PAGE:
Marriage at the Cowboy's Command(8)

By: Ann Major

“No! You’re going to forget that stupid kiss and go—now.”

“And if I go, how will you solve your money problems?”

“I’m too upset to think about that.”

“Well, you’d better think about it.”

“I can’t work with you.”

“You’d better adjust your attitude, because you don’t have a choice.”

Looking every bit as upset as she felt, he shoved a lock of thick black hair back from his brow. “Tell you what. I’ll leave…for tonight, so you can adjust to the idea of me being around. But I’ll be gone for one night only. Then I’m moving in until we get this mystery solved and your mess figured out. You’re fifty miles from town, and, after tonight, I don’t want to waste time commuting. You’ll need to make up a spare bedroom for me.”

“The hell you say! Do you think I would let you move into my house after what just happened? I don’t want you in this state!”

“Do you really want me to tell Hassan you won’t work with me?”

Of course not. And Luke knew it.

“Because I will,” he said. “If I tell him to pull the plug on you, he’ll do it.”

She shook her head, not wanting to believe that.

“The ranch and your horse operation will be history. I could convince him to sell everything at auction. You know what that means.”

Yes. She knew. There was such a weak market for her horses, that several would be euthanized or sold to meat packers.

“Hassan would never…”

“I think I know him better than you do. He wants to help you, but if you refuse his help you will leave him no choice but to make unpleasant decisions. Do you want to lose the ranch again, like your daddy did?” he continued. “Only, this time there won’t be a rich idiot like Robert Wakefield to marry and give it back to you.”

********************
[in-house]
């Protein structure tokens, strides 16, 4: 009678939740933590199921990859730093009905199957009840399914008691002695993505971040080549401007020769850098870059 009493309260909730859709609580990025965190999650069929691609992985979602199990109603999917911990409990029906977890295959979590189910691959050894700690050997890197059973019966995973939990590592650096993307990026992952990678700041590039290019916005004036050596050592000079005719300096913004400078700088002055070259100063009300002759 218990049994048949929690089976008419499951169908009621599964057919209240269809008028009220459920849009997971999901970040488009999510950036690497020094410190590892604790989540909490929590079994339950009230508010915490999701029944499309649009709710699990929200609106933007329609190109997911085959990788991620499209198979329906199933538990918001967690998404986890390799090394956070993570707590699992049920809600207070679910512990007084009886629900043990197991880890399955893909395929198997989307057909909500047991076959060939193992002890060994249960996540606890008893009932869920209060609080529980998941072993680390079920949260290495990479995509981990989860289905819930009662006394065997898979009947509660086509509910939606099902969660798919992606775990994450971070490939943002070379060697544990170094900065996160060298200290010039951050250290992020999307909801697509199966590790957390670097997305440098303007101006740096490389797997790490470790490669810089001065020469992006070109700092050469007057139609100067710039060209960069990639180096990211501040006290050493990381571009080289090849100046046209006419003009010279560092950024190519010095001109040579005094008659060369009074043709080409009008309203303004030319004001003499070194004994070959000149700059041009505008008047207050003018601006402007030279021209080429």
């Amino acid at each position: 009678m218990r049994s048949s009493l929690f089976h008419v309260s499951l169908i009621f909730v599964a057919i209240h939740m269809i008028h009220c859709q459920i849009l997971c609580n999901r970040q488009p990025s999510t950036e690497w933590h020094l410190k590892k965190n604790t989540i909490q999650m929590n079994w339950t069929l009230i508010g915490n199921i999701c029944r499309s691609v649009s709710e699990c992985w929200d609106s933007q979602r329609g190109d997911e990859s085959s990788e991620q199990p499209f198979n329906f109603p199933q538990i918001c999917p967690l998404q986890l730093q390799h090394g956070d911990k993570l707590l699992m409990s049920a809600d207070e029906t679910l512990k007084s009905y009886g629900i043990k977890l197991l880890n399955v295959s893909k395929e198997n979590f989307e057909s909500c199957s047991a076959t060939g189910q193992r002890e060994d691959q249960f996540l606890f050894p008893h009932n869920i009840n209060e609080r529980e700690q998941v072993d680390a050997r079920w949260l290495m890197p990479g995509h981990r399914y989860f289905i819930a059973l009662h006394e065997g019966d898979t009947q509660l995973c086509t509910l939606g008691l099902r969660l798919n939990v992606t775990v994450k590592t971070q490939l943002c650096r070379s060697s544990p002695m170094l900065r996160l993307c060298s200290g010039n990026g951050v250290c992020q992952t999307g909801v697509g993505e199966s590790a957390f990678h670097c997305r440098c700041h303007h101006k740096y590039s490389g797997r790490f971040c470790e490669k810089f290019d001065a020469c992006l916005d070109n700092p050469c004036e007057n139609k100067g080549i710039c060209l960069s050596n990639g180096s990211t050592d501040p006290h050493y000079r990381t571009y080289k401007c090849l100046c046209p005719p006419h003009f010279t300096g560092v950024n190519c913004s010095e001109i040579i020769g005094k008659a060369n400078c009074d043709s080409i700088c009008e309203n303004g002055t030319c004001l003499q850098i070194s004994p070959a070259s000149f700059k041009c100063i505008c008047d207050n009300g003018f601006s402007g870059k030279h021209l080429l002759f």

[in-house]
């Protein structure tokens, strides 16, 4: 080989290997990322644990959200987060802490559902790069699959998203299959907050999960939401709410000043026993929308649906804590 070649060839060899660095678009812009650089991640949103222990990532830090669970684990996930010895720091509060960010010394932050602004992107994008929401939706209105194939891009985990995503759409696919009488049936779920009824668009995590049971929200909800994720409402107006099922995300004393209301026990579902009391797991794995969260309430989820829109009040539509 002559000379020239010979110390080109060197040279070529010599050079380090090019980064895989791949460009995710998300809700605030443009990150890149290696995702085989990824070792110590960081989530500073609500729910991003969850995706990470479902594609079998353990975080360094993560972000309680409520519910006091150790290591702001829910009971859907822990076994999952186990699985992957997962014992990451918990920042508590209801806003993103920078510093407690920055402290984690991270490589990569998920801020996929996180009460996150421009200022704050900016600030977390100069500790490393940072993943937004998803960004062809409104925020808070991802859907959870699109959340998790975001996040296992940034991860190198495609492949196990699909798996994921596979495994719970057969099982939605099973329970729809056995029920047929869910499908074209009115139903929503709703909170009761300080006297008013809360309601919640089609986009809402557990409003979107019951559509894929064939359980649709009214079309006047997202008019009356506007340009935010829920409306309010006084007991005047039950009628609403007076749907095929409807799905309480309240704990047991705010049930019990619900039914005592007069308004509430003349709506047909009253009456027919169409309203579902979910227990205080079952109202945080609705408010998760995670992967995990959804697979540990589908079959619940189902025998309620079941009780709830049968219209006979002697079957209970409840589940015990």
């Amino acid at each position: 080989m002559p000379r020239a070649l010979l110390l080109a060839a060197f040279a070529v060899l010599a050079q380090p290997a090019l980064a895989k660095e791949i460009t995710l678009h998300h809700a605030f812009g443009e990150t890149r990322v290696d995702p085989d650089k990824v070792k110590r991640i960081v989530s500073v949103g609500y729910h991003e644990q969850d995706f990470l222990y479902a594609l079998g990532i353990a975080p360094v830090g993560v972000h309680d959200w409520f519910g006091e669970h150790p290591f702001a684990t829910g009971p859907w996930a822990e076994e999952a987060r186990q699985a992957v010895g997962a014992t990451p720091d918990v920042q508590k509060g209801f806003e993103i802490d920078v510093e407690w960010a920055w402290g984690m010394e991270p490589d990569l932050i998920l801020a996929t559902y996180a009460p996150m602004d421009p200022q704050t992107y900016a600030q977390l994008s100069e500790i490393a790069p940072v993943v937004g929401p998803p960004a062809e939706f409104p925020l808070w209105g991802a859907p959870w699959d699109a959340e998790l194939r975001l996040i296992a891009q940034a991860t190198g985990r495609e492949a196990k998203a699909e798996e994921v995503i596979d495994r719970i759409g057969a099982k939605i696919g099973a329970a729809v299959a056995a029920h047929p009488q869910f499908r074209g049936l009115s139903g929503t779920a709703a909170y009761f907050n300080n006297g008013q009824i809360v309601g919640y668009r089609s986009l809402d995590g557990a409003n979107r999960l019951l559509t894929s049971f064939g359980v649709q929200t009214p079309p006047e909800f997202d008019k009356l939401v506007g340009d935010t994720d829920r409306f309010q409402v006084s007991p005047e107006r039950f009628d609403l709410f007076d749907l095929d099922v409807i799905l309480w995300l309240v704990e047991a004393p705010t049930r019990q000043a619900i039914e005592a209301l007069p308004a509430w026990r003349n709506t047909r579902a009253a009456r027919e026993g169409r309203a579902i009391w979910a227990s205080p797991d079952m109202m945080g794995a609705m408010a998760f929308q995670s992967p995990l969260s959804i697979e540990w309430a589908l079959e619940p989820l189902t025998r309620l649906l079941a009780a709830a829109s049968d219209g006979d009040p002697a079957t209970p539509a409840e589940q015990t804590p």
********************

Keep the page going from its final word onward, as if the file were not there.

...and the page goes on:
“I haven’t lost it yet, thank you very much! You’re only rich because of your connections to Hassan. Well, I know the real you, and maybe I don’t think you’re so great. My mother warned me that you were just like Bubba.”

Her mother had fired Luke because he was a thief. Cait hadn’t wanted to believe he’d stolen cash out of her father’s truck, but when Luke had never returned or contacted her to contradict her mother’s claim, the truth of his betrayal had seemed self-evident.

“So, you believed her?” Something flashed in his eyes. Was it pain? Or rage? “You’re wrong,” he said. “You don’t know me at all. You never did. And I didn’t know you, either, or I would never have been fool enough to mistake you for a sweet, innocent girl and fall in love with you.”

His startling admission flashed through her like lightning. He’d never admitted he loved her, and she wasn’t about to believe him now. Believing him would only soften her heart toward him.

Love. He didn’t know the meaning of the word.

“Leave,” she whispered.

Much to her surprise, he nodded. “Like I said…I’m going…for now. I intend to spend the afternoon talking to your accountant. I had hoped to take you with me, but it seems our new business arrangement is going to take some getting used to.”

He spun on his heel and strode toward the long black limo parked in front of her house.

If only this would be the last she’d ever see of him. But he’d be back tomorrow, and while he was in town there was no telling what people might tell him about Daniel, especially if he asked the right questions. There had been talk at the time of her marriage—talk that had never completely died.

Even if no one talked, if Luke moved in, he’d see Daniel on a daily basis. There was no way she could keep the truth a secret for long.

Better that she control how he found out.

She shut her eyes and sucked in a breath. She had to tell him the truth herself.

“Wait!” She ran after his tall, broad-shouldered figure.

He turned and regarded her so coldly, a chill traced down her spine. How would she ever find the courage to tell him he had a son? But she had to. Period.

“I’ll meet you in town…a little later…after I finish working with Ramblin’ Man,” she said. “What time’s your appointment?”

He told her.

She licked her lips and said she’d be there thirty minutes late. “After we get through talking with Bruce, there’s something I need to tell you. Something personal,” she whispered awkwardly, staring anywhere but at him. “It’s very important. Maybe we could have coffee at Jean’s Butterchurn. We can talk privately there.”

His eyes narrowed. “This isn’t going to be good news, is it?”